MISSION TO AFGHANISTAN: A day for soldiers to reflect, think of family back home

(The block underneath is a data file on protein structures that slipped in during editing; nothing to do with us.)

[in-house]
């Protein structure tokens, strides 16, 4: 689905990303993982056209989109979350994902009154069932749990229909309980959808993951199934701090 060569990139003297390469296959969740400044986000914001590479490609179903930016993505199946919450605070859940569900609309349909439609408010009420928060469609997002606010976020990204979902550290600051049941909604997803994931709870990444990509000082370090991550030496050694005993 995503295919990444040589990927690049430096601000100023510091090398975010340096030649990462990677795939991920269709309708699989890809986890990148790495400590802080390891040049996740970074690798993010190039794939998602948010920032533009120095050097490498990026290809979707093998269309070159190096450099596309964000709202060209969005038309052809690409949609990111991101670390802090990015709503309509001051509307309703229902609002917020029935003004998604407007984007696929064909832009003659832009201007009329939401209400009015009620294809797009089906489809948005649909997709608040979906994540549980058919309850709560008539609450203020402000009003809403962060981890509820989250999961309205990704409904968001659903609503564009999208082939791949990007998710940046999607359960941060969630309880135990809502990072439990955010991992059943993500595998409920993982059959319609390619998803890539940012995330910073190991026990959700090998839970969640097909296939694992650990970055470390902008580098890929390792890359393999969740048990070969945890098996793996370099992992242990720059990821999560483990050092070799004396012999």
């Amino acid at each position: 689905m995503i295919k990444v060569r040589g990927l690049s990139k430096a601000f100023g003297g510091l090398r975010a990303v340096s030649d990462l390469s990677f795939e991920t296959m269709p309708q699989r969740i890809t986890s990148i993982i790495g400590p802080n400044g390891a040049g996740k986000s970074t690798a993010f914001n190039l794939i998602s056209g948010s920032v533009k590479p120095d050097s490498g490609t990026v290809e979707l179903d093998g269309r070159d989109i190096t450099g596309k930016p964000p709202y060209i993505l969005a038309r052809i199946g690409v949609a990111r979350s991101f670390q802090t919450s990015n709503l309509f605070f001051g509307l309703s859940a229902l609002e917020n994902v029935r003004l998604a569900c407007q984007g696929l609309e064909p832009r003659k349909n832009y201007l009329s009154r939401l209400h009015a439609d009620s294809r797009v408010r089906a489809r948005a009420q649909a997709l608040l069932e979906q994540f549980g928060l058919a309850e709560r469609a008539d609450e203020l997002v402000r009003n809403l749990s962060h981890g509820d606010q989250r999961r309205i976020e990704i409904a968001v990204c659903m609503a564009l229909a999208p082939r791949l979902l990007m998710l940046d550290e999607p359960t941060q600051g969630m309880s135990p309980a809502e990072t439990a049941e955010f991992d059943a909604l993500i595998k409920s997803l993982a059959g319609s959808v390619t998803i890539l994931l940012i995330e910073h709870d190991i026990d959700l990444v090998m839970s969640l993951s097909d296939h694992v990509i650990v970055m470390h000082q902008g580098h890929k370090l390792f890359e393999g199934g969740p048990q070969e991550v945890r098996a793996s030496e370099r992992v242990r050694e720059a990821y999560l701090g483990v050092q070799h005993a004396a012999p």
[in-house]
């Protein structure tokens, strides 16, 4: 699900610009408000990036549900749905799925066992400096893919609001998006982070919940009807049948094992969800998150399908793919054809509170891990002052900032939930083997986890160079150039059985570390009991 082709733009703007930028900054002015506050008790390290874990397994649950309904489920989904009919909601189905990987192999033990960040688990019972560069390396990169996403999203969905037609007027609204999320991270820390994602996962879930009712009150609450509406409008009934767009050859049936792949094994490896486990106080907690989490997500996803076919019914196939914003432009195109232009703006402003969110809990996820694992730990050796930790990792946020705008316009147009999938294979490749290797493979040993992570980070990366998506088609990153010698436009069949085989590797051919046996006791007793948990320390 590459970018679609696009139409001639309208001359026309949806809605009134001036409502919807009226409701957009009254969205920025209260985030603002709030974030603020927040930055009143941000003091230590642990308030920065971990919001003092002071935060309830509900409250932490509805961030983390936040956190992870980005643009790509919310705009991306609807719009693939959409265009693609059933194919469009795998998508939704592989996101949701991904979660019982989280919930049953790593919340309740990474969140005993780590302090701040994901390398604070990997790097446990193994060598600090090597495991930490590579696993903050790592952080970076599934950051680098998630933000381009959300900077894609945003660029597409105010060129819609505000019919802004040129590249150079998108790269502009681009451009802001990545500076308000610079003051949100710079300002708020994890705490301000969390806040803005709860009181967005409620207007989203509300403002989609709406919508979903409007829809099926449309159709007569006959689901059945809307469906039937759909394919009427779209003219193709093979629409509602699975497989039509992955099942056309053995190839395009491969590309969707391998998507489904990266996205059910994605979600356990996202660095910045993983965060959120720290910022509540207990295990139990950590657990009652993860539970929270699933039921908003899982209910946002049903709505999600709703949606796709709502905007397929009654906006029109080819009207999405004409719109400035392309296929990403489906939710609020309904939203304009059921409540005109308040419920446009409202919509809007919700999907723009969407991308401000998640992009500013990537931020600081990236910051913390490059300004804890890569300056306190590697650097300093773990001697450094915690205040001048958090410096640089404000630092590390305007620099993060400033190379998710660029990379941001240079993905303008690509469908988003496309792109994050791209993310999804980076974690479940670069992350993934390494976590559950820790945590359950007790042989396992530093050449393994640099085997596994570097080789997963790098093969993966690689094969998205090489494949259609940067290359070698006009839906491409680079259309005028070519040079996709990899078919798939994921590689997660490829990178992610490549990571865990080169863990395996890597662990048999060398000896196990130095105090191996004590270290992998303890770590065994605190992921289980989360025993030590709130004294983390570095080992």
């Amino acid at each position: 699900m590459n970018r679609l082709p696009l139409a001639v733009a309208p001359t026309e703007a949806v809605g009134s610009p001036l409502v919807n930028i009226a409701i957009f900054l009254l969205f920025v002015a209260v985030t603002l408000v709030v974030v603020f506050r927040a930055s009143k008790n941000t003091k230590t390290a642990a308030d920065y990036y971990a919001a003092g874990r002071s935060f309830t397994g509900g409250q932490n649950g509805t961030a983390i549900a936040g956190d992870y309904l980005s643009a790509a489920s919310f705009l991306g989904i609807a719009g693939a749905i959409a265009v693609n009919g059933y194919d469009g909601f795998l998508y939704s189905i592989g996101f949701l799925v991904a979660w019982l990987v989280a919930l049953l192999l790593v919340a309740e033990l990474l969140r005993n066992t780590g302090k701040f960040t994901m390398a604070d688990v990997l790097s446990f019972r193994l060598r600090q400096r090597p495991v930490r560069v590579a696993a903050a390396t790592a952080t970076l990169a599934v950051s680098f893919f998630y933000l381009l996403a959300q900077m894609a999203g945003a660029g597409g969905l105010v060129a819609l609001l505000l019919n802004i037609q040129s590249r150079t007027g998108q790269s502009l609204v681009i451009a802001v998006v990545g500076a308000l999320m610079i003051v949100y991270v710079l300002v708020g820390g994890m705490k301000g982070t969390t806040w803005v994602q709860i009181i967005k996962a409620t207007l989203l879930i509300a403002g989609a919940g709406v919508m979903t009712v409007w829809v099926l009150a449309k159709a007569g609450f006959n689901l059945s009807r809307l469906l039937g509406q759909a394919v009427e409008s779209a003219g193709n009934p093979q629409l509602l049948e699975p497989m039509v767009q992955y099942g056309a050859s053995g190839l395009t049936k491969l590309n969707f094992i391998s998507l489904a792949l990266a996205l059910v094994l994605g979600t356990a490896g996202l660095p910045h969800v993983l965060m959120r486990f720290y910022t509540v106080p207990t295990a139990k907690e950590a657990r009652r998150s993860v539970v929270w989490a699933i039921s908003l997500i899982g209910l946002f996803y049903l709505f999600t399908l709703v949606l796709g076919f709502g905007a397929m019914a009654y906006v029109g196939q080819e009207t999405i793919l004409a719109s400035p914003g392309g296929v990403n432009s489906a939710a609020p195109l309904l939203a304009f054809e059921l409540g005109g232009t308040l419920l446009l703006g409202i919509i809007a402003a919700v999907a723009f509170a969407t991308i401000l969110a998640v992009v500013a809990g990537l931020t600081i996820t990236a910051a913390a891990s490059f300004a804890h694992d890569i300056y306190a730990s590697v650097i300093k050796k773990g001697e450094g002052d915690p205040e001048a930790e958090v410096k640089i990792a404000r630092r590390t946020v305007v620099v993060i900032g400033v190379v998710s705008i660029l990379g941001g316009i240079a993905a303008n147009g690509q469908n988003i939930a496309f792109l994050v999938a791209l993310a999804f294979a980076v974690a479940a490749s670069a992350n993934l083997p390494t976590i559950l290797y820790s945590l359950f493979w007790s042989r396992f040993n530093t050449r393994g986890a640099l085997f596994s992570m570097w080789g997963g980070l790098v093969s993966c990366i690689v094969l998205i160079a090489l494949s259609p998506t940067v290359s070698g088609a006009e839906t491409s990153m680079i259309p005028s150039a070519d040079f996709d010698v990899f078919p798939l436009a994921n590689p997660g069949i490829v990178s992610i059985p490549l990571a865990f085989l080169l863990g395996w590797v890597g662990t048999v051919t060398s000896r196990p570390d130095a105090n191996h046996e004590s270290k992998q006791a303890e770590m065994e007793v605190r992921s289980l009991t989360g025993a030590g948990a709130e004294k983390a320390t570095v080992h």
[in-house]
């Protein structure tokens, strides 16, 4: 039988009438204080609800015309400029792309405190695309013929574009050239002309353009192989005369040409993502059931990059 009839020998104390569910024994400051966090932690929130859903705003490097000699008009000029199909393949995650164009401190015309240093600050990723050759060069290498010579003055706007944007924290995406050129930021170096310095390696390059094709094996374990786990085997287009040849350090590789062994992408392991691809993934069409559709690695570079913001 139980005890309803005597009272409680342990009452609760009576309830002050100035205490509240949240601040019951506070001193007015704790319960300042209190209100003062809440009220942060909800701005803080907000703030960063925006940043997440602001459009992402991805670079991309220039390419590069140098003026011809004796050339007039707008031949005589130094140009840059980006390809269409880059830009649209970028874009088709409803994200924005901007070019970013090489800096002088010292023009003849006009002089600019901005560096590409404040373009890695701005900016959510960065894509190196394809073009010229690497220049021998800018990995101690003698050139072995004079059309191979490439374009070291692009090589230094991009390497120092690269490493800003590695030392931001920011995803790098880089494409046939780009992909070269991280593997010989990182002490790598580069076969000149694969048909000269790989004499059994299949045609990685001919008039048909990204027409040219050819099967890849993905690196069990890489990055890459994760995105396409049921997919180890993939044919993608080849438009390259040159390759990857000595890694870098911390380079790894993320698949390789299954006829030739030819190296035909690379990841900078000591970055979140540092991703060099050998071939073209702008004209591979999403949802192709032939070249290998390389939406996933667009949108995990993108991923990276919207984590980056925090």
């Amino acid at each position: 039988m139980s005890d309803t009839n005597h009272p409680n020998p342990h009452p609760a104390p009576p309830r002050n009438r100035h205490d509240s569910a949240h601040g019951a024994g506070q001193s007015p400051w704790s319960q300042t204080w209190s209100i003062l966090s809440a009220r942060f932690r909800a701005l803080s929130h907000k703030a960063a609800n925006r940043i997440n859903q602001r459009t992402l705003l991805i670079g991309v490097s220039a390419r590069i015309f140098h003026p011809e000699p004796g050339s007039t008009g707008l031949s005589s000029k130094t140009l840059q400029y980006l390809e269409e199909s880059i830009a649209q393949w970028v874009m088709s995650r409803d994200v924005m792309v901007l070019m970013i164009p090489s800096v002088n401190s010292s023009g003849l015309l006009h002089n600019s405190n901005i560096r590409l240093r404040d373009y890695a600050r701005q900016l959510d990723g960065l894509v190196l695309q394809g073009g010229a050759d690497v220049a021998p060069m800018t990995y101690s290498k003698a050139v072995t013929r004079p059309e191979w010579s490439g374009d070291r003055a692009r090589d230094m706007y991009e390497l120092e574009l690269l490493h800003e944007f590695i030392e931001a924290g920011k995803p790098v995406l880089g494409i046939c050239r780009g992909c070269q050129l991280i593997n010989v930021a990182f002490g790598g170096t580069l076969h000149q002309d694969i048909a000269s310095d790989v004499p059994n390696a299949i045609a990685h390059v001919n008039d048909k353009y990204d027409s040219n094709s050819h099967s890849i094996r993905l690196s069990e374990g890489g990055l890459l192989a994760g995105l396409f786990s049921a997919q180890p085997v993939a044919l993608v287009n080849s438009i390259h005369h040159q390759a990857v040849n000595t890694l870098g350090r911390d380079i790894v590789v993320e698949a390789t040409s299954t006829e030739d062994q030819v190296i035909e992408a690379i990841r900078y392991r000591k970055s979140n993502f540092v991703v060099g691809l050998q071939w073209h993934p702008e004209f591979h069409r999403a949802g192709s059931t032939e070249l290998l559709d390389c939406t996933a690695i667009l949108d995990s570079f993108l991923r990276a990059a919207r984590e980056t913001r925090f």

CAMP PHOENIX — Thanksgiving day provided some needed rest for Nevada guardsmen who deployed to Afghanistan earlier this year. After working six and seven days a week, 12-14 hours a day, most guardsmen kicked back on Thursday to enjoy turkey, mounds of mashed potatoes, stuffing dressing and a smorgasbord of desserts crafted for any palate.Capt. Curt Kolvet encouraged his two platoons to eat together and for soldiers to enjoy their time with one another, which they did; as for the afternoon of football, the televising of any game will not occur until this morning — because of the 11.5-hour time difference — when American servicemen and women may be able to see one of the pro football games. 1st Sgt. Harry Schroeder said Thanksgiving is an important holiday for the guardsmen to connect with each other and to call family back in the states.Kolvet and his command staff invited me to have dinner with them shortly at 1 p.m. Even after midday, the single-file line snaking into the dining facility was long and extended toward Patriot Square, a major gathering place for soldiers and civilians. Most of us either called family early Thanksgiving day, or some waited until Friday morning. Others, including Spc. Kyle Freitas of Minden, attended a standing room church service last night.Likewise, many local guardsmen at Forward Operating Base Shank enjoyed a feast cooked for a king. Bravo Company, 189th GSB Aviation has been at Shank since spring.While Nevada guardsmen enjoyed the rest of the day playing games or watching a movie on DVD, two soldiers worked on individual blocks for a quilt. Both Spc. April Carr and Sgt. Rhonda Simmons have worked on this project for weeks now with the goal of creating at least 150 blocks to be sewn into a quilt that will be presented to an injured serviceman here in country.“The fabric was donated to us,” Simmons explained. “We decide how to put their fabric and colors together. We then send the patterns to a woman in Oklahoma who will sew them together.”Soldiers in the 593rd, along with visitors and soldiers from other units, are contributing to this worthwhile effort by helping Carr and Simmons cut and sew at least one block. Each person who creates a block will have his or her name sewn on the particular block.After lunch, the captain and first sergeant walked with me to the supply office where Carr works. I mentioned to them that both Carr and Simmons wanted me to stop by for a half hour or so, thinking it was to chat about their deployment. Once Kolvet and Schroeder escorted me inside her work area, both smiled and said they would see me later.Simmons then described the background of their project and how dedicated they are to make a soldier’s life better.For an hour, I created my own block, cutting out some patterns and trying to maneuver the sewing machine like my great-grandfather pushing down the gas pedal of a Model T Ford puttering down an old, dusty road. In the end, my stitching passed the ladies’ standards. I conquered the sewing machine and finally completed my block, which Carr and Simmons both gave the thumps up approval.One final thought I would like to share for the Thanksgiving holiday, and it comes from my daughter-in-law, Monica. These are profound words that can describe anyone serving this great nation thousands of miles away from home.“It makes me nervous how close to the action you are but I pray every single day that you are safe. My faith allows me the luxury of comfort. It is hard to find words when I read what you are seeing there and it makes me eager for you to return. Nothing I want to say seems significant enough considering the profound sacrifice you are witnessing. I know you will be home soon, though, to hug your granddaughters and that makes me smile.“It also reminds me to be thankful to the men and women who are currently keeping you and all of us here at home safe. They may not get to come home for the holidays, but their hearts never left their loved ones. That much I am sure of. This glimpse of what it would be like to have our Dad over there is a bit of an eye opener. The price of freedom is more than I can comprehend, and it is made up of so many stories of men and women in uniforms. “So many families missing their family members this holiday and countless others both past and future makes me proud to have a dad who has served so proudly with his family behind him 100 percent.”• LVN Editor Steve Ranson is nearing the end of his trip to Afghanistan, covering Nevada soldiers at Forward Operating Base Shank and Camp Phoenix. Ranson is a retired Nevada guardsman who is making his second trip to Afghanistan.